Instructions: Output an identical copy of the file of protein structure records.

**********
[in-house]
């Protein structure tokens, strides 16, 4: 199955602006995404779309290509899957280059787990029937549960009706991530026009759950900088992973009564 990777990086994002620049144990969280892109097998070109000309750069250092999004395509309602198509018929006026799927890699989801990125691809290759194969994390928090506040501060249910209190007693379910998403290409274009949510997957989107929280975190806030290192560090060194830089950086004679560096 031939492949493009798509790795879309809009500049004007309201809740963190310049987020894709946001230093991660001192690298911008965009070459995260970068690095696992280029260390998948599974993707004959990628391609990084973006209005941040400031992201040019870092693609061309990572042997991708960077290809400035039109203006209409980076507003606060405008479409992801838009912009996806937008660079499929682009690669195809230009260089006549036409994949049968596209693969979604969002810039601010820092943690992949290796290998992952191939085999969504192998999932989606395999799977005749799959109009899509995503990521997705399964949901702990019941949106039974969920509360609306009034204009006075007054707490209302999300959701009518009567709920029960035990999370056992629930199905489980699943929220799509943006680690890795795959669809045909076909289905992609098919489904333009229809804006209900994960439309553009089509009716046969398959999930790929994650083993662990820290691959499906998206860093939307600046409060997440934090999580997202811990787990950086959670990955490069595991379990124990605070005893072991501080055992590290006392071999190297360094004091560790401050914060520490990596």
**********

[in-house]
């Protein structure tokens, strides 16, 4: 199955602006995404779309290509899957280059787990029937549960009706991530026009759950900088992973009564 990777990086994002620049144990969280892109097998070109000309750069250092999004395509309602198509018929006026799927890699989801990125691809290759194969994390928090506040501060249910209190007693379910998403290409274009949510997957989107929280975190806030290192560090060194830089950086004679560096 031939492949493009798509790795879309809009500049004007309201809740963190310049987020894709946001230093991660001192690298911008965009070459995260970068690095696992280029260390998948599974993707004959990628391609990084973006209005941040400031992201040019870092693609061309990572042997991708960077290809400035039109203006209409980076507003606060405008479409992801838009912009996806937008660079499929682009690669195809230009260089006549036409994949049968596209693969979604969002810039601010820092943690992949290796290998992952191939085999969504192998999932989606395999799977005749799959109009899509995503990521997705399964949901702990019941949106039974969920509360609306009034204009006075007054707490209302999300959701009518009567709920029960035990999370056992629930199905489980699943929220799509943006680690890795795959669809045909076909289905992609098919489904333009229809804006209900994960439309553009089509009716046969398959999930790929994650083993662990820290691959499906998206860093939307600046409060997440934090999580997202811990787990950086959670990955490069595991379990124990605070005893072991501080055992590290006392071999190297360094004091560790401050914060520490990596």